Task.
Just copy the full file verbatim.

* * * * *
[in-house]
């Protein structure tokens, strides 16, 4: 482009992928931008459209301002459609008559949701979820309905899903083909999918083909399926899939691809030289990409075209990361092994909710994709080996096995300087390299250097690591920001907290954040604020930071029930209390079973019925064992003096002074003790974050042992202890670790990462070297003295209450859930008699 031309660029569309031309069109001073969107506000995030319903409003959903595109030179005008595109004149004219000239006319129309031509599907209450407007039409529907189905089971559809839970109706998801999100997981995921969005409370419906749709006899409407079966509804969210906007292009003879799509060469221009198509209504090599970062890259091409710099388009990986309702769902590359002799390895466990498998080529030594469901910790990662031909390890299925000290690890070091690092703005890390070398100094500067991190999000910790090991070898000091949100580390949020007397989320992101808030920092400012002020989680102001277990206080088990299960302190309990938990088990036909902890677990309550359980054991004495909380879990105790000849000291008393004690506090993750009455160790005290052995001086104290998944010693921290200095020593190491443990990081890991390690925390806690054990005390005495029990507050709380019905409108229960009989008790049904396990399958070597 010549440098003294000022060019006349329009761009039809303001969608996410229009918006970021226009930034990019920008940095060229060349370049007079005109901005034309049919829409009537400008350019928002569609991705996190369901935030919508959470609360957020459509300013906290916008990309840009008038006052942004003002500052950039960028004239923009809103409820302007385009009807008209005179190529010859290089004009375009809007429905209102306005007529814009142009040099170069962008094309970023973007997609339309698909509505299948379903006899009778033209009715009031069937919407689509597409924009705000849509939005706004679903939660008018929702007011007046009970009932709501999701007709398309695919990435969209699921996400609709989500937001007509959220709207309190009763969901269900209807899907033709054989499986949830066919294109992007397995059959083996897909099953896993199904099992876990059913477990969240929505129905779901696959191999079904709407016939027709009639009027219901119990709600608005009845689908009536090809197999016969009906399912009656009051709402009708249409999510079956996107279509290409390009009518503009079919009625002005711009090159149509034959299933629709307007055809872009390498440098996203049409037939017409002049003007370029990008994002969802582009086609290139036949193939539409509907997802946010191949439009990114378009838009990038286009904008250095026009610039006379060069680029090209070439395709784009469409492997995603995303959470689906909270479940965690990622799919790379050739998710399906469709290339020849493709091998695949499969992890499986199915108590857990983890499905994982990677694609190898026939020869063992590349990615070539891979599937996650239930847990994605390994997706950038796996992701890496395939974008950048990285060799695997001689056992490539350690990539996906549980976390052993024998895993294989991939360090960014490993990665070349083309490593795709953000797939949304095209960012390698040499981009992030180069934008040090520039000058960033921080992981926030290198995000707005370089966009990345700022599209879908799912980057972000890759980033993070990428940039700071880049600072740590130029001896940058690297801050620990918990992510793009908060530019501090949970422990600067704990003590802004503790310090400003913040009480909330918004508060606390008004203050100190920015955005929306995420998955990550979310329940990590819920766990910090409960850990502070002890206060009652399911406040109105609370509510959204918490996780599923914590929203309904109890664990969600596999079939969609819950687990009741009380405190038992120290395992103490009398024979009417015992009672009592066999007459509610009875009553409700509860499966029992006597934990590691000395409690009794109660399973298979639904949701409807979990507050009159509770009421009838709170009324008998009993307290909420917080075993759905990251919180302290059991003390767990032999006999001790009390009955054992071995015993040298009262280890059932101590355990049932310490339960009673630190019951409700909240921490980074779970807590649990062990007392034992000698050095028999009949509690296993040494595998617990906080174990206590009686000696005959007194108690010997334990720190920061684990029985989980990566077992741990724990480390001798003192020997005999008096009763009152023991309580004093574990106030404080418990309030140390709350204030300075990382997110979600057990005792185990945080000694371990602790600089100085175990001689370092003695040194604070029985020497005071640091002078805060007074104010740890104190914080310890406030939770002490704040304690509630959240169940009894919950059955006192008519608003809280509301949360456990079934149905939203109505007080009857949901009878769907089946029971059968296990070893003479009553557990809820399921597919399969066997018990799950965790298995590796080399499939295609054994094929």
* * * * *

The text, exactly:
[in-house]
């Protein structure tokens, strides 16, 4: 482009992928931008459209301002459609008559949701979820309905899903083909999918083909399926899939691809030289990409075209990361092994909710994709080996096995300087390299250097690591920001907290954040604020930071029930209390079973019925064992003096002074003790974050042992202890670790990462070297003295209450859930008699 031309660029569309031309069109001073969107506000995030319903409003959903595109030179005008595109004149004219000239006319129309031509599907209450407007039409529907189905089971559809839970109706998801999100997981995921969005409370419906749709006899409407079966509804969210906007292009003879799509060469221009198509209504090599970062890259091409710099388009990986309702769902590359002799390895466990498998080529030594469901910790990662031909390890299925000290690890070091690092703005890390070398100094500067991190999000910790090991070898000091949100580390949020007397989320992101808030920092400012002020989680102001277990206080088990299960302190309990938990088990036909902890677990309550359980054991004495909380879990105790000849000291008393004690506090993750009455160790005290052995001086104290998944010693921290200095020593190491443990990081890991390690925390806690054990005390005495029990507050709380019905409108229960009989008790049904396990399958070597 010549440098003294000022060019006349329009761009039809303001969608996410229009918006970021226009930034990019920008940095060229060349370049007079005109901005034309049919829409009537400008350019928002569609991705996190369901935030919508959470609360957020459509300013906290916008990309840009008038006052942004003002500052950039960028004239923009809103409820302007385009009807008209005179190529010859290089004009375009809007429905209102306005007529814009142009040099170069962008094309970023973007997609339309698909509505299948379903006899009778033209009715009031069937919407689509597409924009705000849509939005706004679903939660008018929702007011007046009970009932709501999701007709398309695919990435969209699921996400609709989500937001007509959220709207309190009763969901269900209807899907033709054989499986949830066919294109992007397995059959083996897909099953896993199904099992876990059913477990969240929505129905779901696959191999079904709407016939027709009639009027219901119990709600608005009845689908009536090809197999016969009906399912009656009051709402009708249409999510079956996107279509290409390009009518503009079919009625002005711009090159149509034959299933629709307007055809872009390498440098996203049409037939017409002049003007370029990008994002969802582009086609290139036949193939539409509907997802946010191949439009990114378009838009990038286009904008250095026009610039006379060069680029090209070439395709784009469409492997995603995303959470689906909270479940965690990622799919790379050739998710399906469709290339020849493709091998695949499969992890499986199915108590857990983890499905994982990677694609190898026939020869063992590349990615070539891979599937996650239930847990994605390994997706950038796996992701890496395939974008950048990285060799695997001689056992490539350690990539996906549980976390052993024998895993294989991939360090960014490993990665070349083309490593795709953000797939949304095209960012390698040499981009992030180069934008040090520039000058960033921080992981926030290198995000707005370089966009990345700022599209879908799912980057972000890759980033993070990428940039700071880049600072740590130029001896940058690297801050620990918990992510793009908060530019501090949970422990600067704990003590802004503790310090400003913040009480909330918004508060606390008004203050100190920015955005929306995420998955990550979310329940990590819920766990910090409960850990502070002890206060009652399911406040109105609370509510959204918490996780599923914590929203309904109890664990969600596999079939969609819950687990009741009380405190038992120290395992103490009398024979009417015992009672009592066999007459509610009875009553409700509860499966029992006597934990590691000395409690009794109660399973298979639904949701409807979990507050009159509770009421009838709170009324008998009993307290909420917080075993759905990251919180302290059991003390767990032999006999001790009390009955054992071995015993040298009262280890059932101590355990049932310490339960009673630190019951409700909240921490980074779970807590649990062990007392034992000698050095028999009949509690296993040494595998617990906080174990206590009686000696005959007194108690010997334990720190920061684990029985989980990566077992741990724990480390001798003192020997005999008096009763009152023991309580004093574990106030404080418990309030140390709350204030300075990382997110979600057990005792185990945080000694371990602790600089100085175990001689370092003695040194604070029985020497005071640091002078805060007074104010740890104190914080310890406030939770002490704040304690509630959240169940009894919950059955006192008519608003809280509301949360456990079934149905939203109505007080009857949901009878769907089946029971059968296990070893003479009553557990809820399921597919399969066997018990799950965790298995590796080399499939295609054994094929």